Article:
Workbench Weekly eTip
 

Archive for January, 2011

Simple Screws Secure a Deadbolt

Friday, January 28th, 2011

If you want to enhance the safety of your home to prevent break-ins, the process can be as simple as upgrading the screws that attach the home’s latch and deadbolt strike plates.

To make sure your home is safe, remove the screws that hold those plates in place. If they’re short, replace them with 2" or even 3" screws that will penetrate through the door frame and into the studs. That way, even if someone hits the door hard enough to break the door frame, the screws will hold and help prevent entry.

Dead Bolt

Have a nice weekend,

Wyatt Myers
Online Editor, Workbench

1 Star2 Stars3 Stars4 Stars5 Stars (4 votes, average: 4.75 out of 5)
Loading ... Loading ...


Make a More Stable Grab Bar

Friday, January 21st, 2011

The location where you need to mount a grab bar almost never aligns with wall studs. An easy way to get around that problem is to mount the bar to a solid-wood back plate. The back plate allows you to drive in screws anywhere along its length, so you can make sure it’s attached to wall studs when you mount it.

Grab Bar

Have a nice weekend,

Wyatt Myers
Online Editor, Workbench

1 Star2 Stars3 Stars4 Stars5 Stars (11 votes, average: 4.36 out of 5)
Loading ... Loading ...


Do Bolts Make the Grade?

Friday, January 14th, 2011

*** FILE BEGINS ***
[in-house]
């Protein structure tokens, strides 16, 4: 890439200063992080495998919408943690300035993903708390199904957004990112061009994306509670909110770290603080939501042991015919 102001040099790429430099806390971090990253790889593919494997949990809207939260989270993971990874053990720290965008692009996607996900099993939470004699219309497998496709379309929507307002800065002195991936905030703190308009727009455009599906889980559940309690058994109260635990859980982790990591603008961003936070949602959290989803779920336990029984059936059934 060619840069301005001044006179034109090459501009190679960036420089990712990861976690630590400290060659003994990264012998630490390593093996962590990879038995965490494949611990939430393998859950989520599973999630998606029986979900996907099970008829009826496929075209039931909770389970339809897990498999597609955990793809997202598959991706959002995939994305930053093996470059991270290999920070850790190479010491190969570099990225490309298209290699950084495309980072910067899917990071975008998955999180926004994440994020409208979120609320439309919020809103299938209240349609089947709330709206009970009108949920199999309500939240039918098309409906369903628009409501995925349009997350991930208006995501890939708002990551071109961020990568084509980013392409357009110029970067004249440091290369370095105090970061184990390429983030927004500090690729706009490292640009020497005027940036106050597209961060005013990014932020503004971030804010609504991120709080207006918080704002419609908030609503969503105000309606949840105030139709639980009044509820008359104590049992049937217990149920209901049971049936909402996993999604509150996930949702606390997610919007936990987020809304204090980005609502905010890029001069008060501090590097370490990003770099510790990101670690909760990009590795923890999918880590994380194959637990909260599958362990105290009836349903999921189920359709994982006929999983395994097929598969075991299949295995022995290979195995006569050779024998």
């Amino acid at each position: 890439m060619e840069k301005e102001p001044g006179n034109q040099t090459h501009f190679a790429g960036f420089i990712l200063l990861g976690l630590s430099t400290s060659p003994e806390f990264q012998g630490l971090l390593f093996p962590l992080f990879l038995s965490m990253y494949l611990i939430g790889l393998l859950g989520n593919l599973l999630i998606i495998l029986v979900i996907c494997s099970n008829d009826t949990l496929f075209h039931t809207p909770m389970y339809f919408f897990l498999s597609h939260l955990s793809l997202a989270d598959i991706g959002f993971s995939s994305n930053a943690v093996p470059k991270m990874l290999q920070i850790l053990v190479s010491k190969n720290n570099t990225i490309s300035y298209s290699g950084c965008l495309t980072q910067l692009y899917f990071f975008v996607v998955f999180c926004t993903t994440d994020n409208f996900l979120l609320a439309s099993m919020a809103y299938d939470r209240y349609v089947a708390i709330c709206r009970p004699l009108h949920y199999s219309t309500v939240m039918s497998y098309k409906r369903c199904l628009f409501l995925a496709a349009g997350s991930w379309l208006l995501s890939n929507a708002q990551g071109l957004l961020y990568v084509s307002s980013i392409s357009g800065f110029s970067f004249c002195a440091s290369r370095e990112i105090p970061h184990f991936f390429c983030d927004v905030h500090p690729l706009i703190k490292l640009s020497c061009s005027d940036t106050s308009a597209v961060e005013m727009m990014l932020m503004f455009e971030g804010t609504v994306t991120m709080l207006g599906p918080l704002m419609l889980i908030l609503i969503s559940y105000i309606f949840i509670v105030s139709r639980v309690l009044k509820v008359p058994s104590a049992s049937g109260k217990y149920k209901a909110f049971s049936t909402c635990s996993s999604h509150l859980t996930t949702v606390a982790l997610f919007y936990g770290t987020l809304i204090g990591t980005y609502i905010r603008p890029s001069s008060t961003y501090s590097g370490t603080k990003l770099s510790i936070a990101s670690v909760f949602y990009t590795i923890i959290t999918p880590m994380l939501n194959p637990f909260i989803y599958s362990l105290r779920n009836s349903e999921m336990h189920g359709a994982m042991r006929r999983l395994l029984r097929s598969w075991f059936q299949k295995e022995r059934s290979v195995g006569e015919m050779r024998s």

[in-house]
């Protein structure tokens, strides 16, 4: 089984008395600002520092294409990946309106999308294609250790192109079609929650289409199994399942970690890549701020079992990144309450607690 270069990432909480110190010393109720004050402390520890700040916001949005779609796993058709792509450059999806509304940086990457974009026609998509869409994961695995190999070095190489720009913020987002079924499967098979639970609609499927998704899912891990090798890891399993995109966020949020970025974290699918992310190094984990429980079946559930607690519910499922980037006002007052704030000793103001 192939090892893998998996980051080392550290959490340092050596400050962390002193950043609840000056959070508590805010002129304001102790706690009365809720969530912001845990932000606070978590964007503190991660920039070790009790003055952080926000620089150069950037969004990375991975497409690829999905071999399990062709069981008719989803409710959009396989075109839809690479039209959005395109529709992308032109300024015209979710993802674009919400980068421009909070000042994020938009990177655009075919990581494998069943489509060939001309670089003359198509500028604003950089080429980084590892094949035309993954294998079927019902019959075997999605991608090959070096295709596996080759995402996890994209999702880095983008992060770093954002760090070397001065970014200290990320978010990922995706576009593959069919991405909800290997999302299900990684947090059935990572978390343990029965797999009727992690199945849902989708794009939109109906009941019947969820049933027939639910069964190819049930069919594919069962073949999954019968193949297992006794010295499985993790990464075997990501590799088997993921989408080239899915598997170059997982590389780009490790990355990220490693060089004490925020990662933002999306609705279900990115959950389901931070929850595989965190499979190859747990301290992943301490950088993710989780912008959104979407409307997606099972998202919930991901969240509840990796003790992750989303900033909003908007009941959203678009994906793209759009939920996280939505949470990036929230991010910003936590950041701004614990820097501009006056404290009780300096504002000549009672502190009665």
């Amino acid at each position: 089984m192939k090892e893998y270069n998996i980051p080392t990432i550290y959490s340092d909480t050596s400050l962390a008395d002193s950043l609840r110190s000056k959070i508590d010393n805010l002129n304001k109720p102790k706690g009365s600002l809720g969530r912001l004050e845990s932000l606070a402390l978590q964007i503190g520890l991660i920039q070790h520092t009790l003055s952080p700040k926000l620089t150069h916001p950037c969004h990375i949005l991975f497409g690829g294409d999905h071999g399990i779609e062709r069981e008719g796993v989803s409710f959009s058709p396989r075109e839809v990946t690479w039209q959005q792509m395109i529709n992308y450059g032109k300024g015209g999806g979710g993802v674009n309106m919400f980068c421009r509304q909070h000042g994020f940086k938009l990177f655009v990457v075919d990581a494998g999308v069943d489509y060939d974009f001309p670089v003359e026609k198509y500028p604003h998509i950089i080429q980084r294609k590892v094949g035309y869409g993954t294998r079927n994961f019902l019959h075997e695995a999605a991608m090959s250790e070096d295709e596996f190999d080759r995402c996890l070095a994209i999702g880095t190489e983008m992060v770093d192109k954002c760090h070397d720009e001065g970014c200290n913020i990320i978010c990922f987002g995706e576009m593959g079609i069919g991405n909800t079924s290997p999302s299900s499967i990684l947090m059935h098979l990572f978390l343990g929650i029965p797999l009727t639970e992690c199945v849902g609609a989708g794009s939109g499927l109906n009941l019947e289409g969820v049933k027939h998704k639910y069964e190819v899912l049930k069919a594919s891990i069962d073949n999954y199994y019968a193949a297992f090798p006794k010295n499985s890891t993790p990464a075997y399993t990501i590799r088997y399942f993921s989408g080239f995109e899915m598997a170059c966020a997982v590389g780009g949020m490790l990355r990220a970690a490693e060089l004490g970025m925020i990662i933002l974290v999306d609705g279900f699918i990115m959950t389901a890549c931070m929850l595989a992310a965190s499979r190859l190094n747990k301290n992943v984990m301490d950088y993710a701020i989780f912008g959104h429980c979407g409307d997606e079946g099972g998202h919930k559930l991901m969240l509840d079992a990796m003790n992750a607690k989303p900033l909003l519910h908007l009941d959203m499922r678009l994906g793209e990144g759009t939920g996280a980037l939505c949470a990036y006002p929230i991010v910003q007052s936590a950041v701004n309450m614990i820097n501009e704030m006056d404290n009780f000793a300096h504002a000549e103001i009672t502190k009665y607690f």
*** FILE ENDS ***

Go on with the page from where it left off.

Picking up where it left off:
You’ll usually find two grades of bolts in hardware stores: grade 5 and grade 8. Simply put, a grade 8 bolt is stronger than a grade 5 bolt. Grade 5 bolts are adequate for most home construction uses, such as attaching a deck ledger board or deck posts. Grade 8 bolts are the correct choice for high-stress applications, such as attaching items to a car or trailer.

You can tell the difference between the two grades easily (Photo, below). Grade 8 bolts often have a gold tone, while grade 5 bolts are silver. You can also look at the head of the bolt. A grade 5 bolt has three ridges on the head, while a grade 8 bolt has six.

Bolts
A grade 8 bolt (left) is rated to tolerate much higher shear, stretch, and tightening loads than the grade 5 bolt (right). That makes it the right choice for high-stress applications.

Have a nice weekend,

Wyatt Myers
Online Editor, Workbench

1 Star2 Stars3 Stars4 Stars5 Stars (9 votes, average: 4.22 out of 5)
Loading ... Loading ...


The Pen Is Mightier Than the Straw

Friday, January 7th, 2011

The next time your pen runs dry, don’t throw it out. Instead, glue the casing to the side of a WD-40 can to corral that pesky straw and keep it from running off on you.

WD-40

Have a nice weekend,

Wyatt Myers
Online Editor, Workbench

1 Star2 Stars3 Stars4 Stars5 Stars (8 votes, average: 4.63 out of 5)
Loading ... Loading ...




Subscribe to Workbench eTips

Archives

© 2014 August Home Publishing Company
Magazine Customer Service - Privacy Policy - Terms of Use - Contact Us
Entries (RSS)